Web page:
"A just man, poised on himself, all-loving, all-inclosing, and sane and clear as the sun."
Born May 25, 1803 and dead on April 27, 1882, Ralph Waldo Emerson is the preeminent American transcendentalist. Raised in a family with a strong protestant background (both his father and father's father were ministers), Ralph seemed destined to follow suit. And he did in 1826 after attending Harvard College and one year of divinity studies at Harvard. He became the pastor of Boston's second largest church in the spring of 1829, but left his post in 1832 (one year after the untimely death of his 19 year-old bride, Ellen Tucker) because he could no longer serve the sacrament in good conscience.
Emerson traveled to Europe on Christmas of that year, seeking the best minds it had to offer. Working his way through Italy, Switzerland, France, and England, he met with such men as Walter Savage Landor, Lafayette, John Stuart Mill in London, and William Wordsworth. Most of these were passing acquaintances, but one lasting friendship he established with Thomas Carlyle.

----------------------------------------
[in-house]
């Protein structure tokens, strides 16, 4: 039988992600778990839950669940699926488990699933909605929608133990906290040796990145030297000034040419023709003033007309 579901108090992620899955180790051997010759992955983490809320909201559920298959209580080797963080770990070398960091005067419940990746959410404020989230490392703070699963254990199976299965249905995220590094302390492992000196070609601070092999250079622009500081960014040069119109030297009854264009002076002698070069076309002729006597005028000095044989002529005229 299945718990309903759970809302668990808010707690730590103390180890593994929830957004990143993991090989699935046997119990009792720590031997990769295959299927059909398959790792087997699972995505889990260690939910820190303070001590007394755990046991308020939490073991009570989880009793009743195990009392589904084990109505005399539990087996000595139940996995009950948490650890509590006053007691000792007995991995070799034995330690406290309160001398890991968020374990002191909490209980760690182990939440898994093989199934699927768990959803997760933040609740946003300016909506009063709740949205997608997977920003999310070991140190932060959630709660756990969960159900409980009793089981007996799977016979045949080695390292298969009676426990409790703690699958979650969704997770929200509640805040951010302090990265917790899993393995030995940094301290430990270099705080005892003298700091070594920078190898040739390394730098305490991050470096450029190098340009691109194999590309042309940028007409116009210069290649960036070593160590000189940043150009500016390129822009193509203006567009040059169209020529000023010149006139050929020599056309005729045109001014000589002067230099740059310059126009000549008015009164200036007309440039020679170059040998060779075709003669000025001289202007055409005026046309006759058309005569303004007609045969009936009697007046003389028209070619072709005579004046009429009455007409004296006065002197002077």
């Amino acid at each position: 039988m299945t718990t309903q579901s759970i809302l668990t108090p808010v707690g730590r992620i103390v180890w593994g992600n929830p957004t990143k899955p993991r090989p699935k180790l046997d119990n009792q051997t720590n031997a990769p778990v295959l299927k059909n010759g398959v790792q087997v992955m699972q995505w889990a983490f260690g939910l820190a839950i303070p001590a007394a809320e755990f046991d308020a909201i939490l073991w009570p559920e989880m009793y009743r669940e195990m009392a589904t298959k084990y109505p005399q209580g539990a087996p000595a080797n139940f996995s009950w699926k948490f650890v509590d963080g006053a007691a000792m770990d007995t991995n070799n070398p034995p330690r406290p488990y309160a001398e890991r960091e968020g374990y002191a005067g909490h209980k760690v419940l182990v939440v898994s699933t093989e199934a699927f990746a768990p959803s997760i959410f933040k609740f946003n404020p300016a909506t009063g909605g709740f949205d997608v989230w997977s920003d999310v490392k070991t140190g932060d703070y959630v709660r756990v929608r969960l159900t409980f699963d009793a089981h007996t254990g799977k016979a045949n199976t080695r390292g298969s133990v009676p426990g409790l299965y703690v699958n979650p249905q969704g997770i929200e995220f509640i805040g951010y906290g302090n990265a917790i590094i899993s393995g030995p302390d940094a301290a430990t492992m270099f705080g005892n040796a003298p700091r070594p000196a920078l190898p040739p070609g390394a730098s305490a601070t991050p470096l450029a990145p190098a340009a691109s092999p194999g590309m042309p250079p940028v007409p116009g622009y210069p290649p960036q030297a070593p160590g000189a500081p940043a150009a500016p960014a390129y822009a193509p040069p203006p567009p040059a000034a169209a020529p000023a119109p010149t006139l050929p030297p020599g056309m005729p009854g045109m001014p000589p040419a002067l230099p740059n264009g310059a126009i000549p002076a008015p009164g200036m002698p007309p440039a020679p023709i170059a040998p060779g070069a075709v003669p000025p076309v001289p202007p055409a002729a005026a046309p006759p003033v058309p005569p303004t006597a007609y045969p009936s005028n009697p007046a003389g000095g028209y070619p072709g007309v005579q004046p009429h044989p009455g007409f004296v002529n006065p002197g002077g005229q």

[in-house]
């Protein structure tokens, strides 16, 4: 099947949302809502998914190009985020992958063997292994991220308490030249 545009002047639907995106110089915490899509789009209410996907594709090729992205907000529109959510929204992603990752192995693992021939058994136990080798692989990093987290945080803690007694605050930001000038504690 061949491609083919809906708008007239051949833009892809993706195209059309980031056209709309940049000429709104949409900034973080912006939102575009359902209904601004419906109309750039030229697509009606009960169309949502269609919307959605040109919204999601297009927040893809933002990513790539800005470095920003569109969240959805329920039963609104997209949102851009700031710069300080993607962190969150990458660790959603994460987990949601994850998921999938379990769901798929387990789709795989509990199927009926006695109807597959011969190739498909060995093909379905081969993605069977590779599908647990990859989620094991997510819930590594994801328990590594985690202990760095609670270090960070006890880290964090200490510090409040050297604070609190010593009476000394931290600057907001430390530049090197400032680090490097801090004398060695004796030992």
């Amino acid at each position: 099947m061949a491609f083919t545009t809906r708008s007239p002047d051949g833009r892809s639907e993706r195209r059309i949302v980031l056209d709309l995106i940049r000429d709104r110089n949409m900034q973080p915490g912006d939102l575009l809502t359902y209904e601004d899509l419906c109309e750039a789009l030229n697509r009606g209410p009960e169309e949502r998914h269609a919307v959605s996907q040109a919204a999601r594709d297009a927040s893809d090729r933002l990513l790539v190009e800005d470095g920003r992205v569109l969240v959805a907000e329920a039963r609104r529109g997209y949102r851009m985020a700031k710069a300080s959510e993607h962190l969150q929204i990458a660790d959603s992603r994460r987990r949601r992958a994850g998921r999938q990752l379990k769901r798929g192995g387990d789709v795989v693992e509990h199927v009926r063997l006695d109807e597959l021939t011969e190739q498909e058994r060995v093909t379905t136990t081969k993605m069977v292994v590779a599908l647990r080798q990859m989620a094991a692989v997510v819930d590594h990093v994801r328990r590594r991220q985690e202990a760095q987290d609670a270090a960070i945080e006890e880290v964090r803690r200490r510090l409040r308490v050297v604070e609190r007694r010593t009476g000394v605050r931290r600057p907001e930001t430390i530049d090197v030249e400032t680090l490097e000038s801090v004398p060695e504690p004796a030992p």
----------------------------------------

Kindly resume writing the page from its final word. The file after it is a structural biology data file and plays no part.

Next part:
Initiating himself as a lecturer, Emerson returned to America in the fall 1833. He continued to preach sporadically to make a living whilst he wrote other lectures and planned his first book, Nature. He settled in Concord in the fall of 1834 and married a Lydia Jackson (whom he renamed Lidian). The had a son, named Waldo, shortly after Nature was published.
During the next three years Emerson succeeded as a lecurer and met Margaret Fuller and Henry David Thoreau. Dubbed a herectic after his Divinity School address (an attack on the Unitarian establishment), the controversy he brought caused him to enter a period of deep introspection, out of which no doubt he developed much of his personal philosophy.
Ralph Waldo Emerson continued to publish throughout his life. Harvard honored him, the former heretic, with the Doctor of Laws degree in 1866, and he was elected overseer of the college the following year. His house burned down in 1872, and with it went his health. After a stint in Europe and Egypt with his daughter, Ellen, and a return to much fanfare, Ralph Waldo Emerson died on April 27, 1882.
All of Emerson's writings are in the public domain and may be freely distributed.